Anxiety can be a normal part of life, getting nervous or jittery when preparing for an important event, taking a test or meeting new people. However, significant anxiety- diagnosed as anxiety and panic disorder- can cause distress and interfere with your daily life. It’s important to remember that anxiety is a serious issue, and that people who are impacted by anxiety can’t just ‘get over it’ or ‘calm down.’
Types of Anxiety
Panic disorder is a general feeling of terror that seems to come from out of nowhere
Social phobia is overwhelming worry about being in social situations
Generalized anxiety disorder is excessive or unrealistic worry for no reason
Specific phobias are intense fears of a specific object or situation.
Signs and Symptoms
Feelings of panic, fear, and uneasiness
Cold or sweaty hands or feet
Shortness of breath
Not being able to be still and calm
Numbness or tingling in the hands or feet
Anxiety can be treated using relaxation exercises, therapy and medication.
To start, it can be helpful to know the things that tend to make you anxious. These can be considered your “triggers.” Knowing your triggers can help you plan for them before you become anxious.
Examples of triggers: entering a small space, being in a social situation, being in tense situations like taking a test or giving a speech, encountering a specific object (like snakes or getting a shot).
It also helps to know your warning indicators for anxiety. These are the signs and symptoms your mind and body give you to let you know that your anxiety level is increasing. Knowing your warning indicators allow you to manage your anxiety before it becomes worse.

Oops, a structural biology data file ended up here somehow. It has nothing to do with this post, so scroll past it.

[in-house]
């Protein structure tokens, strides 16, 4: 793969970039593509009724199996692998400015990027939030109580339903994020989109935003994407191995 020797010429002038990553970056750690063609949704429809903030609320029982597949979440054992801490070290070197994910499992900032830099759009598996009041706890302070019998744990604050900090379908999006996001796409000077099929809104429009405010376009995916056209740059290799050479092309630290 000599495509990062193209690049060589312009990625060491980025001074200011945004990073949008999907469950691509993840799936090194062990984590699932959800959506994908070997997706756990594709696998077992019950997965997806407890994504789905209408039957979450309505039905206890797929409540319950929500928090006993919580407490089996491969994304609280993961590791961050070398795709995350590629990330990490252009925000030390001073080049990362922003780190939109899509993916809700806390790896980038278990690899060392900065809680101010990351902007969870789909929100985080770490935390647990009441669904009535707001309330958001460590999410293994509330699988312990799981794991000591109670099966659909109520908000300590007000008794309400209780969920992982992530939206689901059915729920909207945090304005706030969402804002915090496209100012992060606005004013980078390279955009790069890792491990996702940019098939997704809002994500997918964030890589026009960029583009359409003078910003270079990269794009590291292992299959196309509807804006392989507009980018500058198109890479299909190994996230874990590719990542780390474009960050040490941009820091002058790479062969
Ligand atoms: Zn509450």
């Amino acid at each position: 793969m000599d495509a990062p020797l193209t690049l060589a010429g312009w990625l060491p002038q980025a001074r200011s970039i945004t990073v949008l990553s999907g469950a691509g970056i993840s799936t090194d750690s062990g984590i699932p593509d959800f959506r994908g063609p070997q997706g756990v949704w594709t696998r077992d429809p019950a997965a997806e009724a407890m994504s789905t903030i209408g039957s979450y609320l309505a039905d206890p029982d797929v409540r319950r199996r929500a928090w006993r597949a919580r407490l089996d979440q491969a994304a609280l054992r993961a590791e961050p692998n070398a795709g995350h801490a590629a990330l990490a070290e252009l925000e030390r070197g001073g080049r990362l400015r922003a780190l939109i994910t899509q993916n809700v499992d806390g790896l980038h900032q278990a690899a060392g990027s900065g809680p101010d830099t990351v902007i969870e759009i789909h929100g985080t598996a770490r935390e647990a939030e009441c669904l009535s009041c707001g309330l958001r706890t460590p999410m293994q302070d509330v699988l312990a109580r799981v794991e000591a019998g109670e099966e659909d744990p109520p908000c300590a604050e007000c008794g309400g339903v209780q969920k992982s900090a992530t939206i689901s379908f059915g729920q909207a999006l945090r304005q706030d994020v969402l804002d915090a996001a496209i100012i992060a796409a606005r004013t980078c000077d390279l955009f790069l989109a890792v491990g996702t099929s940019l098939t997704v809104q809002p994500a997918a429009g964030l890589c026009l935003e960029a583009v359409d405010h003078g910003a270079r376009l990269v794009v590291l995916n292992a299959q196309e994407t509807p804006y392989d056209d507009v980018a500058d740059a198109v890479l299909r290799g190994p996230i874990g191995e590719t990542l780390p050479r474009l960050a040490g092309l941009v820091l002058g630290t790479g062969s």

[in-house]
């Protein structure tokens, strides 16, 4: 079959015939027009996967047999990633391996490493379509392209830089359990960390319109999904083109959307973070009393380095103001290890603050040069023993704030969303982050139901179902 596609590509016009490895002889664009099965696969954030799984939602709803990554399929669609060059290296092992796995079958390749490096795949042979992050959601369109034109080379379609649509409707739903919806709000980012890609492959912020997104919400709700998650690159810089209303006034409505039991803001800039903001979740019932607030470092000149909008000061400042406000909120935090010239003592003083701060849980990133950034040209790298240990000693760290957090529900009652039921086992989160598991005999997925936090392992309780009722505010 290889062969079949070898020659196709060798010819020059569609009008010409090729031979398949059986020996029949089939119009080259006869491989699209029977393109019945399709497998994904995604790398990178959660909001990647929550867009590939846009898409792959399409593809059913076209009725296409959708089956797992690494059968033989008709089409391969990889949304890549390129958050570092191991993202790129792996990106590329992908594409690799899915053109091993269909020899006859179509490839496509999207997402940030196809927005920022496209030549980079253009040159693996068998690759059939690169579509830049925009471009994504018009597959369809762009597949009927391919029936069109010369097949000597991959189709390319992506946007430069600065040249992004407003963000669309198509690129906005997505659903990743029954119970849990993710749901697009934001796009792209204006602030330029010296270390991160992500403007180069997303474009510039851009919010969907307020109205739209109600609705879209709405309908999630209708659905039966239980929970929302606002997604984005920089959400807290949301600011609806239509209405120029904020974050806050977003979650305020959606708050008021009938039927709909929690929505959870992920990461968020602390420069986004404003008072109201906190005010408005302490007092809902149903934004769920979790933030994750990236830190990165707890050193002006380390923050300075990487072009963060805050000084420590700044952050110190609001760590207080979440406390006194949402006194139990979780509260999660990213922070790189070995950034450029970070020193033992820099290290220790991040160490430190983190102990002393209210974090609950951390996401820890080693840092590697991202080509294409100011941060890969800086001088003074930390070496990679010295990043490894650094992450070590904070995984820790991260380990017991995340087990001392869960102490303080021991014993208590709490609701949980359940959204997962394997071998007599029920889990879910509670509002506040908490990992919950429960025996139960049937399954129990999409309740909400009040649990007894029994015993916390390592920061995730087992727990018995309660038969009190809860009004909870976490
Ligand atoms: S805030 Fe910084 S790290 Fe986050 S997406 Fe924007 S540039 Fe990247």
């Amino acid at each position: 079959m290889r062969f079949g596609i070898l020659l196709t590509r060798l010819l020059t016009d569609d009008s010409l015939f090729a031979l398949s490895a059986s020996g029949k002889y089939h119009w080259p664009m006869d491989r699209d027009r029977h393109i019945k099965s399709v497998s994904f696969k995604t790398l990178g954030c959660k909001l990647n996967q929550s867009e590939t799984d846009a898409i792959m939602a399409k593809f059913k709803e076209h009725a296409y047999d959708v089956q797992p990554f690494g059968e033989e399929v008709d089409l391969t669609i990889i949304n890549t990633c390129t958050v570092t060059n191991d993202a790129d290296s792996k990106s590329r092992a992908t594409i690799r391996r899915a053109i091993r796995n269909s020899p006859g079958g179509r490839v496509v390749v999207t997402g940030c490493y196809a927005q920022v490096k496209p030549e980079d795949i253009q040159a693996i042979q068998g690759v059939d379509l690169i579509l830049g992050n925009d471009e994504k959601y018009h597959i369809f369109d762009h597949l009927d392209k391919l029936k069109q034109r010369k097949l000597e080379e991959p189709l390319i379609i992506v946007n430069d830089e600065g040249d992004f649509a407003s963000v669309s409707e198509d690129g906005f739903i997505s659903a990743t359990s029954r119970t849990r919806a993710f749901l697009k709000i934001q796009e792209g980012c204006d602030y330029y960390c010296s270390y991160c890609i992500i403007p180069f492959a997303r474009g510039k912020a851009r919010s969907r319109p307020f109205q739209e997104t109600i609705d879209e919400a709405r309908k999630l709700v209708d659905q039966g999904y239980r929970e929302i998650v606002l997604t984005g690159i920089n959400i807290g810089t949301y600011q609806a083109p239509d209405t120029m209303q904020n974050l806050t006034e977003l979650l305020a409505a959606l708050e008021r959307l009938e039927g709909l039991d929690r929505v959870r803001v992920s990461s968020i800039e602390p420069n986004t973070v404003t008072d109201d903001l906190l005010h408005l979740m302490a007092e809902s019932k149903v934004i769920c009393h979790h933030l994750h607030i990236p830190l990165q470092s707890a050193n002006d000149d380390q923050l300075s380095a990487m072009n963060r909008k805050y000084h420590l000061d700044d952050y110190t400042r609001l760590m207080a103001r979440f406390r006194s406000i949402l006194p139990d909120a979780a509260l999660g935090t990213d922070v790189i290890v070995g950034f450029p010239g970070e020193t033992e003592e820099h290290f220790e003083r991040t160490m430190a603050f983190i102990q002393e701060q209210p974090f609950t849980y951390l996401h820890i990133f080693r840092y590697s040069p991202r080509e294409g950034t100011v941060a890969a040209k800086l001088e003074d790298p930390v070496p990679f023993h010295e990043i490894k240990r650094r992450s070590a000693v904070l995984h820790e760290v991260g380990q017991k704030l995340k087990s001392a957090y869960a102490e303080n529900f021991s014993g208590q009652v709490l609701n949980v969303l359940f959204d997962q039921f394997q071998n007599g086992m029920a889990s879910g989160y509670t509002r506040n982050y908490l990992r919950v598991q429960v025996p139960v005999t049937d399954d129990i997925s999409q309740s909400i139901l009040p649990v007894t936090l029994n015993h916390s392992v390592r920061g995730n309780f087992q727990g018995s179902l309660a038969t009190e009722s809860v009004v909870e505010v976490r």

Examples of warning indicators: feeling overwhelmed, feeling like you can’t concentrate, racing heart, sweating, dizziness
It’s important to remember that everyone’s triggers and warning indicators are different. Try to think about your own.
Once you have identified your triggers and warning indicators, you can give some thought to things that you can do or use to help you decrease your anxiety level. These are sometimes called coping skills or distractions.
Here are some examples of things that might help if you’re feeling anxious:
Move or try some exercise– running, walking, swimming or lifting weights can help you expend energy
Be creative– writing poetry, journaling, photography, painting, coloring, and crafts can be distracting and help channel your feelings into something positive
Comfort yourself– find something healthy that makes you feel safe such as a cup of tea, wrapping yourself in a blanket, taking a shower, playing with your pet
Distract yourself– get some support from a loved one or friend, watch a movie, read a book or listen to some music
Remember that like triggers and warning indicators, everyone has different coping skills and distractions that work for them- you may have to try some out until you find something that works!